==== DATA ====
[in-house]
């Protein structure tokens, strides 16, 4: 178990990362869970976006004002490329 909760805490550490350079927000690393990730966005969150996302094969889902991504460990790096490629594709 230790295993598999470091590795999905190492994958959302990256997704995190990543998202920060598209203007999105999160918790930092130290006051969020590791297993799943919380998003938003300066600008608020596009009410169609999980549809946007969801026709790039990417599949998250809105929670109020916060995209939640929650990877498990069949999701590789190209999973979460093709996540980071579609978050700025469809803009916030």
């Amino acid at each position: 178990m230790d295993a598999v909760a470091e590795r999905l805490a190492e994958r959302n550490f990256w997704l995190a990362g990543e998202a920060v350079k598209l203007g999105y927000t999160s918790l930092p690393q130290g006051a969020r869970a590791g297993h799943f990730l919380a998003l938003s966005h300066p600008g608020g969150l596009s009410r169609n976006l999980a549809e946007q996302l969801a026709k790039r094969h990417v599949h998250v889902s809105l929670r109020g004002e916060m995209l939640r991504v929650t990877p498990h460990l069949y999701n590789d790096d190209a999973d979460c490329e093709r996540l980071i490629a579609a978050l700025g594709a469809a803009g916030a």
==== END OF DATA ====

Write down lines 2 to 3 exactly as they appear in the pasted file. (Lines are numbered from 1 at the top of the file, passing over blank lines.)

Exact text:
């Protein structure tokens, strides 16, 4: 178990990362869970976006004002490329 909760805490550490350079927000690393990730966005969150996302094969889902991504460990790096490629594709 230790295993598999470091590795999905190492994958959302990256997704995190990543998202920060598209203007999105999160918790930092130290006051969020590791297993799943919380998003938003300066600008608020596009009410169609999980549809946007969801026709790039990417599949998250809105929670109020916060995209939640929650990877498990069949999701590789190209999973979460093709996540980071579609978050700025469809803009916030």
């Amino acid at each position: 178990m230790d295993a598999v909760a470091e590795r999905l805490a190492e994958r959302n550490f990256w997704l995190a990362g990543e998202a920060v350079k598209l203007g999105y927000t999160s918790l930092p690393q130290g006051a969020r869970a590791g297993h799943f990730l919380a998003l938003s966005h300066p600008g608020g969150l596009s009410r169609n976006l999980a549809e946007q996302l969801a026709k790039r094969h990417v599949h998250v889902s809105l929670r109020g004002e916060m995209l939640r991504v929650t990877p498990h460990l069949y999701n590789d790096d190209a999973d979460c490329e093709r996540l980071i490629a579609a978050l700025g594709a469809a803009g916030a």